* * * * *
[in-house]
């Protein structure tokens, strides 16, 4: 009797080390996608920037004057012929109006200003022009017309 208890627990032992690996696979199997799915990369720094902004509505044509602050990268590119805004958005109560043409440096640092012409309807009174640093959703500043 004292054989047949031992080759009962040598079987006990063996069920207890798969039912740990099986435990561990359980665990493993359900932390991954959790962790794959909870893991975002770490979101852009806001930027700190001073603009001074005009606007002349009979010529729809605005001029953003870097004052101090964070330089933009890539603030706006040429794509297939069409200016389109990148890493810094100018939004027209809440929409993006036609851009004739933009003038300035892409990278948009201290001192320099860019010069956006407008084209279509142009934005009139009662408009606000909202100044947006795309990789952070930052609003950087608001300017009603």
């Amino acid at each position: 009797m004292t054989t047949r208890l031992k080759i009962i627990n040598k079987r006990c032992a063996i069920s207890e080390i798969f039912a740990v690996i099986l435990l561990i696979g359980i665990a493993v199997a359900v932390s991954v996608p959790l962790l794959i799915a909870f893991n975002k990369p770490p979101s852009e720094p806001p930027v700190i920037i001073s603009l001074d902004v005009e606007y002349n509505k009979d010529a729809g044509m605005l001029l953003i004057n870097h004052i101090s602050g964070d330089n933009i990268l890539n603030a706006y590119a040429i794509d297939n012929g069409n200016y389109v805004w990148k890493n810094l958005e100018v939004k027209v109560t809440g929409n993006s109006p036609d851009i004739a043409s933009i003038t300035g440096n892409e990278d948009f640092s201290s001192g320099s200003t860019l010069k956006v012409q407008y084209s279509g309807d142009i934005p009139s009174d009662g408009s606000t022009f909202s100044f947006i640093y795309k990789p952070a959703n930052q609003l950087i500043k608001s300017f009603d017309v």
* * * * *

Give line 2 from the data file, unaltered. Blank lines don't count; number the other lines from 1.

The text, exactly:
């Protein structure tokens, strides 16, 4: 009797080390996608920037004057012929109006200003022009017309 208890627990032992690996696979199997799915990369720094902004509505044509602050990268590119805004958005109560043409440096640092012409309807009174640093959703500043 004292054989047949031992080759009962040598079987006990063996069920207890798969039912740990099986435990561990359980665990493993359900932390991954959790962790794959909870893991975002770490979101852009806001930027700190001073603009001074005009606007002349009979010529729809605005001029953003870097004052101090964070330089933009890539603030706006040429794509297939069409200016389109990148890493810094100018939004027209809440929409993006036609851009004739933009003038300035892409990278948009201290001192320099860019010069956006407008084209279509142009934005009139009662408009606000909202100044947006795309990789952070930052609003950087608001300017009603």